Blepharitis is an inflammation of the eyelid often caused by bacteria. Other causes include disorders of the oily glands in the eyelids (meibomian glands) and parasitic eyelash mites (known as Demodex Folliculorum).
Blepharitis often develops as a result of the interaction between the different causal factors. The bacteria that live along the eyelid margins can overgrow and create a favourable environment for eyelash mites to thrive on. This can attract and increase the number of parasitic eyelash mites which in turn irritate the eyelids and cause them to get inflamed. The bacteria on the eyelid margins can also produce toxins that cause an inflammation of the meibomian glands. When the meibomian glands are inflamed, they become clogged, production of tears is affected and this causes or worsens dry eye syndrome.
Blepharitis may also be an eyelid manifestation of skin diseases like rosacea, psoriasis and seborrheic dermatitis.
- Burning sensation
- Crusty debris or dandruff-like flakes at the base of the eyelashes
- Irritated and watery eye
- Itchy eyelid margins
- Foreign body/ gritty sensation
- Swollen and red eyelid margin
- Loss of eyelashes (madarosis) in severe cases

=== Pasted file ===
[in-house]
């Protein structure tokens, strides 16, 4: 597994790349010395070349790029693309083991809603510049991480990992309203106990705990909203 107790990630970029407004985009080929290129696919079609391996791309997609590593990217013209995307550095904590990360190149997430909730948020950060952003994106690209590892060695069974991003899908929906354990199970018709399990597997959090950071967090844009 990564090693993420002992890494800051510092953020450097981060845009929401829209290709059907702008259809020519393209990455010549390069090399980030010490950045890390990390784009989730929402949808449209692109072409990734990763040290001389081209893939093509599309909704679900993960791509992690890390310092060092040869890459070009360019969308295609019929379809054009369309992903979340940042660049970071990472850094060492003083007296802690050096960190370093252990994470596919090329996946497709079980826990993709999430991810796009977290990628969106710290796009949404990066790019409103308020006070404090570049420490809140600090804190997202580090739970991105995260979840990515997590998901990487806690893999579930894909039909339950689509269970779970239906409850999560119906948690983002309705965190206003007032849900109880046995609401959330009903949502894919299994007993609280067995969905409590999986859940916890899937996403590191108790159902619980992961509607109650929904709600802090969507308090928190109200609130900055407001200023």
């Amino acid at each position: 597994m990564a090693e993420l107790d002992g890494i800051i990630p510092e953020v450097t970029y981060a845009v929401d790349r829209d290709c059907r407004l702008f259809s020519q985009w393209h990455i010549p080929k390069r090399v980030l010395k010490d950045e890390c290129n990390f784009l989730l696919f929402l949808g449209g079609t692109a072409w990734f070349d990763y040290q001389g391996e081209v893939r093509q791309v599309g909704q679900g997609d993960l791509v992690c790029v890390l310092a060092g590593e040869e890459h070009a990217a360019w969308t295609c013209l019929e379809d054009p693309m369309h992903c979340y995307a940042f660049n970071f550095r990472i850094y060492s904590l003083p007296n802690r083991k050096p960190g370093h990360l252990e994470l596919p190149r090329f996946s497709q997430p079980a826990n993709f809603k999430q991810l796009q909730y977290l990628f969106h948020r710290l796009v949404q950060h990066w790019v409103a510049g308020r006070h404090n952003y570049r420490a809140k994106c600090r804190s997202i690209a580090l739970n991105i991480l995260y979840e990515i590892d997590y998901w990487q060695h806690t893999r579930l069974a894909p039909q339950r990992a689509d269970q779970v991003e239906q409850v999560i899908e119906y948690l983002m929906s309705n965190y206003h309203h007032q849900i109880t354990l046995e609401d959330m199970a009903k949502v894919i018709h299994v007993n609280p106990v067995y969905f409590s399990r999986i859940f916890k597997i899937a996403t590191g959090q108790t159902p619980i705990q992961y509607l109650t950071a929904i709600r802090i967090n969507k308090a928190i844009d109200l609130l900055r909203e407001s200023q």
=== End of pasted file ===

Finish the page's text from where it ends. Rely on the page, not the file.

To diagnose blepharitis, your eye doctor will take a detailed case history and conduct a physical examination of your eyes using an instrument that magnifies the image of your eyes. This could be a slit lamp or a magnifying lens. Your doctor may also collect a sample of the debris on your eyelid for laboratory testing to determine the exact causative factor. Laboratory testing is important particularly when symptoms are severe or the condition reoccurs frequently.
Maintaining good eyelid hygiene is essential for the management of blepharitis. The eyelid margins should be scrubbed with a clean towel dipped in diluted baby shampoo to remove bacteria, eyelash mites and crusts that have built-up on them. Alternatively, eyelid cleansers and pre-moistened wipes found in pharmacies can be used.
Warm compresses help to open up blocked meibomian gland ducts and allow the content to flow out.
If warm compress does not unclog the meibomian gland ducts, your doctor would use one or more clinical procedures such as electromechanical lid margin debridement (Bleph Ex), thermal pulsation treatment (lipiflow) and intense pulsed light therapy to unclog the ducts.
Blepharitis can also be treated using medications such as antibacterial eye drops and ointments, anti-inflammatory drops and ointments and anti-histamines (to relieve itching). Omega 3-fatty acids supplements may also be prescribed to help keep the meibomian glands healthy.
Blepharitis can be prevented by taking precautions to avoid the overgrowth of bacteria, eyelash mites and clogging of the meibomian gland ducts.
Maintaining good eyelid hygiene at all times is essential. To do this,
- Washing your face regularly.
- Remove all make-up before going to bed. Wearing make-up particularly eyeliner can clog the meibomian gland ducts and encourage the growth of bacteria on your eyelid if worn overnight
- Avoid rubbing your eyes to prevent infection. If you must touch your eyes, wash your hands properly before you do so.
- Get proper treatment for dandruff and any other skin conditions that can cause blepharitis.
- Use eyelid scrubs daily if you have had recurrent blepharitis.